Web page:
Challenging the Apple archetype
~ 19 December 2007 ~
It’s that time of year, wherein many of us gaze with luminous eyes into crystal balls of foresight and attempt to predict trends for the coming year.
Right. So, I’ll get to the topic of this article in a moment, but unlike bygone years, I refrain from offering predictions about aesthetics and techniques for the coming year. (Though as an aside, I find it sadly interesting the
fieldset element still sees little usage today, more than three years after I expected we’d all be happily implementing them in our forms.)
Instead, I turn to a subject that’s been receiving increased attention the latter part of 2007, that of creating exceptional experiences. I’ve heard the terms “experience” or “user experience” quipped incessantly in presentations, articles, and the like, more so this year than previous ones. For the most part, this is a good thing. It seems we’re finally getting it as an industry — that after all the design polish is crafted, the slick interaction developed, and the copy carefully penned, what matters most is the complete experience of consuming and interacting with whatever it is we’ve produced.
On that note, I return to the topic of this article. Perhaps more than any other brand, Apple is and has been the predominant archetype in nearly any conversation I’ve been privy to — or fostered, for that matter — regarding branding, identity, experience, etc. “Apple does it best” is the claim, and frankly I’ve rarely disagreed.
As appealing as Apple is, however, there’s remains an aura about the brand that is undoubtedly Apple-centric, even Steve Jobs-centric dare I say. One cannot disagree iPhone offers one of the most enjoyable user experiences by any device on the market today. Likewise, one cannot disagree that the experience is undoubtedly a tightly controlled Apple experience. This isn’t necessarily a bad thing, mind you. But it’s expected from a company so concerned about its image.
What isn’t always expected is an experience whose exceptionality is derived by the user rather than for the user. “You do it best” is the substitute claim, and it is this distinction that has left me seeking alternate archetypes. (Note: I’m not talking about social networking here, but instead great experiences created by individuals, whether or not those experiences involve more than one person.)
Admittedly, I’m still seeking these alternates. But one brand that has repeatedly come to mind as I’ve given this topic thought is LEGO. Those infamous Danish plastic bricks you used to play with as a kid (and probably still do)? Yeah, that brand.
As described on its site, LEGO is an abbreviation of the Danish phrase “leg godt” meaning “play well,” and it so aptly describes what LEGO is all about. You, the person who plays well. In fact, a couple years ago, advertising agency Blattner Brunner created a brilliant advertising campaign that captured the essence of this LEGO/You experience:
Deliberately simple block formations with high-fidelity shadows exaggerate the idea that one’s imagination, not the blocks, creates the experience.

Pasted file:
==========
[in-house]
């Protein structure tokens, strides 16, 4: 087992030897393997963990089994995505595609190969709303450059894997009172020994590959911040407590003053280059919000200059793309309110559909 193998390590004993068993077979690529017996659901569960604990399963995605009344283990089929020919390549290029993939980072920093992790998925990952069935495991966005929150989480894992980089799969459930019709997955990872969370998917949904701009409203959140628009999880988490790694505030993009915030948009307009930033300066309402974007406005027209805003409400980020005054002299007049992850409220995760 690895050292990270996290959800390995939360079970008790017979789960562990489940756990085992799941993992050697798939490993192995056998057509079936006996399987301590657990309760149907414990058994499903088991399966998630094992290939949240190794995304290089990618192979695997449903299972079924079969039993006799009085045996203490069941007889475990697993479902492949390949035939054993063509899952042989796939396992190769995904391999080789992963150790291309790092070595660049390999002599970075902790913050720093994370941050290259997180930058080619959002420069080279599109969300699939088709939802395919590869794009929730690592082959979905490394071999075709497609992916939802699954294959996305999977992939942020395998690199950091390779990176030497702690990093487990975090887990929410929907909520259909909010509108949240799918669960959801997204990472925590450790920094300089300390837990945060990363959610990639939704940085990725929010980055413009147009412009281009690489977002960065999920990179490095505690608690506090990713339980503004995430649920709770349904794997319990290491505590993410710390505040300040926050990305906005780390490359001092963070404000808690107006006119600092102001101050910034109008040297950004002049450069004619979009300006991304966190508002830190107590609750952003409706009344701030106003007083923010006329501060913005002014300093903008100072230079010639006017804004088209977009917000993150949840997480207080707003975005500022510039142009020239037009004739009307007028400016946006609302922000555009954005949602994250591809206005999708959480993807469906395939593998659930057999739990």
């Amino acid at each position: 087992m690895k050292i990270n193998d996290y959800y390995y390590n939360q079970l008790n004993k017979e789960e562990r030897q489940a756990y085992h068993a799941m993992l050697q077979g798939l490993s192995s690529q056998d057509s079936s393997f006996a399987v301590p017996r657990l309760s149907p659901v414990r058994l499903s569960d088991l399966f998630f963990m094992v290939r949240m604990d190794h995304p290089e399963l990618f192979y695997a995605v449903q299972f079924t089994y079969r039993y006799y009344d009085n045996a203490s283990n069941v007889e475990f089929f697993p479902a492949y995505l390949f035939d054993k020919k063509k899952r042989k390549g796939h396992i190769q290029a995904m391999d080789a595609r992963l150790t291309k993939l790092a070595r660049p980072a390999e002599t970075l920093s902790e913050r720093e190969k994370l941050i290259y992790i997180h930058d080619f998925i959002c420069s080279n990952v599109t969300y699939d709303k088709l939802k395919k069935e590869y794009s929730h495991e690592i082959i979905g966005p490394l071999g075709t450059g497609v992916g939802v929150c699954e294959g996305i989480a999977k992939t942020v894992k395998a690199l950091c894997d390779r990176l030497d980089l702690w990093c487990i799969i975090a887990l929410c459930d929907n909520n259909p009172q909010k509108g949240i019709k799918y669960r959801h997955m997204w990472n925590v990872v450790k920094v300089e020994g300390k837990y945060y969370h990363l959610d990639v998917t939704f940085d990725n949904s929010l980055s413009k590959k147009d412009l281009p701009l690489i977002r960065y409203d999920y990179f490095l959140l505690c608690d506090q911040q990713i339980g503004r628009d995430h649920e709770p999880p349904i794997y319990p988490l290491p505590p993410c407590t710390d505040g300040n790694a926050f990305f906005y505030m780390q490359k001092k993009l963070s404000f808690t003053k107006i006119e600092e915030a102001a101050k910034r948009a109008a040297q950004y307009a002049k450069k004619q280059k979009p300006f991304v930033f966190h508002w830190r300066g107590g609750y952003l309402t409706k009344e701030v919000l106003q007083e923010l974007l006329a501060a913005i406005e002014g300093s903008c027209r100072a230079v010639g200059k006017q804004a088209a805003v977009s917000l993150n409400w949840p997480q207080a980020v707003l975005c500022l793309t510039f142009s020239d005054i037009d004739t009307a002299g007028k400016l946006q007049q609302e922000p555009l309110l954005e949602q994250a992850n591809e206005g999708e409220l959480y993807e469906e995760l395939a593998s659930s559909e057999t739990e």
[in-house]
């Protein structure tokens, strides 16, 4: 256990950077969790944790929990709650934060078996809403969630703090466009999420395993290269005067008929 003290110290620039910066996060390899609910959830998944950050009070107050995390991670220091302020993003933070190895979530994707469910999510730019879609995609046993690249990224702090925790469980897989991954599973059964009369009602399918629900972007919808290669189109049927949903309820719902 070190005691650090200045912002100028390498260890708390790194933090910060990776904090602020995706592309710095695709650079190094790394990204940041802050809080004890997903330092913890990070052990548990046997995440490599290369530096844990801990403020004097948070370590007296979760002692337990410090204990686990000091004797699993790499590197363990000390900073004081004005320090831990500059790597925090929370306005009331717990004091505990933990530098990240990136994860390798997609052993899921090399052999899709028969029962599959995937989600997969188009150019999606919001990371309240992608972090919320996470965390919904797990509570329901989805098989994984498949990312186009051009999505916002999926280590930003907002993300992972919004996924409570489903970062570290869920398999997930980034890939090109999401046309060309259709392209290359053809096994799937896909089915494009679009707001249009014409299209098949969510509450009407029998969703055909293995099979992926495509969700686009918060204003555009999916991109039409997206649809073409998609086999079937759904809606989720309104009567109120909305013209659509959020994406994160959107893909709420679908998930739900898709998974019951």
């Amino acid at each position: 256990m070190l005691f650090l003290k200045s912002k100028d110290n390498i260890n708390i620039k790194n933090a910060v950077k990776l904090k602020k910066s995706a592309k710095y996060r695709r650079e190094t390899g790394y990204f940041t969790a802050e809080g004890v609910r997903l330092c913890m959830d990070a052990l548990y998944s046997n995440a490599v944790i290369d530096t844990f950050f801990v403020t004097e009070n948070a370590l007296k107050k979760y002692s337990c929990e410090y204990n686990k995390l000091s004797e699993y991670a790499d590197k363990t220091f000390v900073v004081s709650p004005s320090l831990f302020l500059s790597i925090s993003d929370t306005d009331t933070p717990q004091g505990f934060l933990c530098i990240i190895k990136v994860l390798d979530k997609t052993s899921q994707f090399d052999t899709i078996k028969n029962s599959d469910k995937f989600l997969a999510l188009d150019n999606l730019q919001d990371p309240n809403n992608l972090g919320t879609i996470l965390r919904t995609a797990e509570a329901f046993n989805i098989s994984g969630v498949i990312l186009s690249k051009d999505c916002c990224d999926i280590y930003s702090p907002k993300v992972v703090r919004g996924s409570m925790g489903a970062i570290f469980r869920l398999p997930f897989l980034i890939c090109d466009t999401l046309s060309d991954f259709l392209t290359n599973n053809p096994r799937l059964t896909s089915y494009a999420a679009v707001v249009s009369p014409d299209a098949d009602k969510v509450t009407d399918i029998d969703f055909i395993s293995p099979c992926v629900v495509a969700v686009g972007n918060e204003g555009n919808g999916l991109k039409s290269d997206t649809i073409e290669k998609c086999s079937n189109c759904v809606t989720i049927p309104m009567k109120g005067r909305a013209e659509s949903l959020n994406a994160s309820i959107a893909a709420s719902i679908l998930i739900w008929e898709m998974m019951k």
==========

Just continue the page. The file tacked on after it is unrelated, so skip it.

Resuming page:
At this point, you’re likely asking, “So, exactly how does this differ from Apple?” Ironically, in many ways it doesn’t. Quality is just as much a concern for LEGO as it is for Apple, and just as vital to the experience (if you’ve ever played with LEGO knock-offs, you know what I mean). Elegant simplicity is just as much a concern too, as probably only 100 basic shapes account for 95% of all LEGO kits. Yet, in the end, you create the experience from start to finish, and you’re free to modify that experience however you choose.
Think of it this way: We spend weeks, even months trying to figure out user needs and develop features to meet those needs. We often have to shoot for the middle or aim for the lowest common denominator to meet a widely varying set of needs for a given audience. What if instead, the individual user, who presumably knows his/her needs best, could create his/her own experience within a framework we provide?
Say you work for a bank and you’re tasked with building the online extension of your bank’s business. You’d probably start by providing the “basic blocks” such as account balance showing credits and debits, bill pay, and options for printing and downloading statements. What if that were all you provided, and then you allowed each user to extend and customize the capabilities of your system to their liking by merely providing a few plain-English commands:
- “Text me whenever my account balance nears $500.”
- “Transfer $1,000 to savings anytime I receive a direct deposit from my employer.”
- “Send me a Quicken file with expenses for gas and groceries at the end of each month.”
Your app, therefore, does nothing more and nothing less than it needs to for each individual user. In essence, your app offers an exceptional experience derived by the user rather than for the user — or for one type of user, that is.
Do I expect this to happen in 2008? Certainly not. Probably not even in the next couple years. Is it economically and technically feasible to pull off? That remains to be seen. But I do I believe we should at least consider working towards this approach? Yes.
And don’t get me wrong, we definitely need the Apple archetypes among us. I just think we need a few more LEGO archetypes, too.
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